Nursing homes are required to meet requirements if evicting a resident.
No one wants to be evicted.
Being displaced is stressful.
Especially if one is being evicted from a nursing home.
According to a recent Skilled Nursing News article titled “What SNFs Should Know About Proper Protocols for Resident Eviction,” this is may be more common than you would imagine.
As a resident, you can take legal action if being evicted wrongfully.
The federal Nursing Home Reform Act (NHRA) requires any nursing facility accepting Medicare or Medicaid to comply with these laws.
What rights does this law provide?
A resident may only be discharged for one of six reasons.
What are they?
- The resident may require more care than the facility can provide.
- The resident no longer requires the service of the facility.
- The resident is a danger to the health of other residents.
- The resident is a danger to the safety of other residents.
- The resident has not paid for the care.
- The skilled nursing facility will no longer be in operation.
If the resident is being discharged for any of these reasons, the facility must follow a specific protocol.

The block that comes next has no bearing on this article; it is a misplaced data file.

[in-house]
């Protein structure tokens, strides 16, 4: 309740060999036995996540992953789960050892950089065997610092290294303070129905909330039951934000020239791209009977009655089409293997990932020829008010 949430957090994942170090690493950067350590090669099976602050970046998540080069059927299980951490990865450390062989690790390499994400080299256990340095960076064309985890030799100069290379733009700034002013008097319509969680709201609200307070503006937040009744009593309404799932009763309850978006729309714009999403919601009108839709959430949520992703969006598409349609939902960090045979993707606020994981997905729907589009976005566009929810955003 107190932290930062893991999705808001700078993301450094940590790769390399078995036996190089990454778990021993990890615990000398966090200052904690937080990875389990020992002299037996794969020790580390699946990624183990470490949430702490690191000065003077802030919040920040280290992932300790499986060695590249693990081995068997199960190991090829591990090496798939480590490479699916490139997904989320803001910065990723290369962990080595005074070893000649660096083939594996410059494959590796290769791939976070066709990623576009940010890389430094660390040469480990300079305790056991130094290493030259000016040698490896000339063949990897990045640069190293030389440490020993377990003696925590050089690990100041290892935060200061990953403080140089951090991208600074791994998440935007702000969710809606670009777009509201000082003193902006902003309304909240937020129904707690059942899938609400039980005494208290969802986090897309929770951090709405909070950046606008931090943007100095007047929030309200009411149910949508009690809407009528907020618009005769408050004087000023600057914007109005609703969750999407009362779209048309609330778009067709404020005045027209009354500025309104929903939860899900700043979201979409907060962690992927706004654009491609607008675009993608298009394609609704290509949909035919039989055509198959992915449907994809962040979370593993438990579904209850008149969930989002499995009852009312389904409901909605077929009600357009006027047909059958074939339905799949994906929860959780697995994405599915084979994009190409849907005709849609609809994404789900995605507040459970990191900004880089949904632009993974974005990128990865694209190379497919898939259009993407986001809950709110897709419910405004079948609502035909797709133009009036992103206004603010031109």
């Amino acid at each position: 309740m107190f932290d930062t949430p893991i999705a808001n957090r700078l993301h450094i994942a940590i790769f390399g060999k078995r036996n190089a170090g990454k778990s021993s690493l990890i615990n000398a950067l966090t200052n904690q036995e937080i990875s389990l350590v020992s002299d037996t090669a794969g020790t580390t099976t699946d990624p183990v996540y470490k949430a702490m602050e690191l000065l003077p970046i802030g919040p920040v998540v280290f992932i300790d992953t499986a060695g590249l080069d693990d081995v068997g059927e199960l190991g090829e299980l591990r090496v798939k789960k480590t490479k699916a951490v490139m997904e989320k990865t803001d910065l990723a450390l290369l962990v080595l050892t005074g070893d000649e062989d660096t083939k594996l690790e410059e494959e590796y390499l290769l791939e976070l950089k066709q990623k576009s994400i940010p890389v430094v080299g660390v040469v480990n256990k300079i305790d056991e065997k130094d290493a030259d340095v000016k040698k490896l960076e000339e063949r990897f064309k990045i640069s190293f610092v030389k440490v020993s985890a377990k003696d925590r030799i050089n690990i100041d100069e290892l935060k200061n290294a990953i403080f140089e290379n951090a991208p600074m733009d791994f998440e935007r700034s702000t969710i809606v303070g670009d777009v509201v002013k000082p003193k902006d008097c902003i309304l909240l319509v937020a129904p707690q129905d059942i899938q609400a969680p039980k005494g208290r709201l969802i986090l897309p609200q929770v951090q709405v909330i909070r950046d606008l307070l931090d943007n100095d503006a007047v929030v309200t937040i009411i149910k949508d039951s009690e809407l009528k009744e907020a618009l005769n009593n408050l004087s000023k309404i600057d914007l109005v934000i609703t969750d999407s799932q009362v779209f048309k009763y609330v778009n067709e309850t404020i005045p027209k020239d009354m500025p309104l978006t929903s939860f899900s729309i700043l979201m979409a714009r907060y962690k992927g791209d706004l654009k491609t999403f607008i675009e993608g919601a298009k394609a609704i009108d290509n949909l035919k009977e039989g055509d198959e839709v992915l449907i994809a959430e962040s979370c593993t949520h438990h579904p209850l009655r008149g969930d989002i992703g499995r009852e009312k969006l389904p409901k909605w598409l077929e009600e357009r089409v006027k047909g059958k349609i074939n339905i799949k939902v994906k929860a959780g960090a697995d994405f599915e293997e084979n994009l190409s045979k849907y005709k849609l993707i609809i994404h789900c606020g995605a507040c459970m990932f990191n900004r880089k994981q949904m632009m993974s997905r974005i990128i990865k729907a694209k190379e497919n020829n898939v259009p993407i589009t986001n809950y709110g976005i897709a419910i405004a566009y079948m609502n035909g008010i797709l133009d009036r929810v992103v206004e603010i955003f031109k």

What is this protocol?
The facility must give notice to the patient of his or her discharge.
This notice must include the reason for the discharge, the proposed date of the discharge, the location where the patient will be transferred, the rights of the resident to appeal, and the contact information for any agency that may help them with the appeal or transition.
If the resident needs care beyond what the facility can supply, the facility must give specific documentation for the claim.
Specifically, this would include the needs of the patient, how the facility is unable to provide care, where the resident is being transferred to receive the care needed, and a detailed plan for the transfer.
If the facility attempts to evict you or a loved one because of dementia or the effects of a medication, this is unlawful.
You or your loved one may have a case to successfully appeal.
Contact an experienced elder law attorney to guide you through the process, as this is not a DIY project.
Remember: “An ounce of prevention is worth a pound of cure.” When making your financial, tax and estate plans, do not go it alone. Be sure to engage competent professional counsel.
For more information about estate planning in Overland Park, KS (and throughout the rest of Kansas and Missouri), visit our estate planning website and be sure to subscribe to our complimentary estate planning e-newsletter while you are there.
Reference: Skilled Nursing News (December 17, 2017) “What SNFs Should Know About Proper Protocols for Resident Eviction”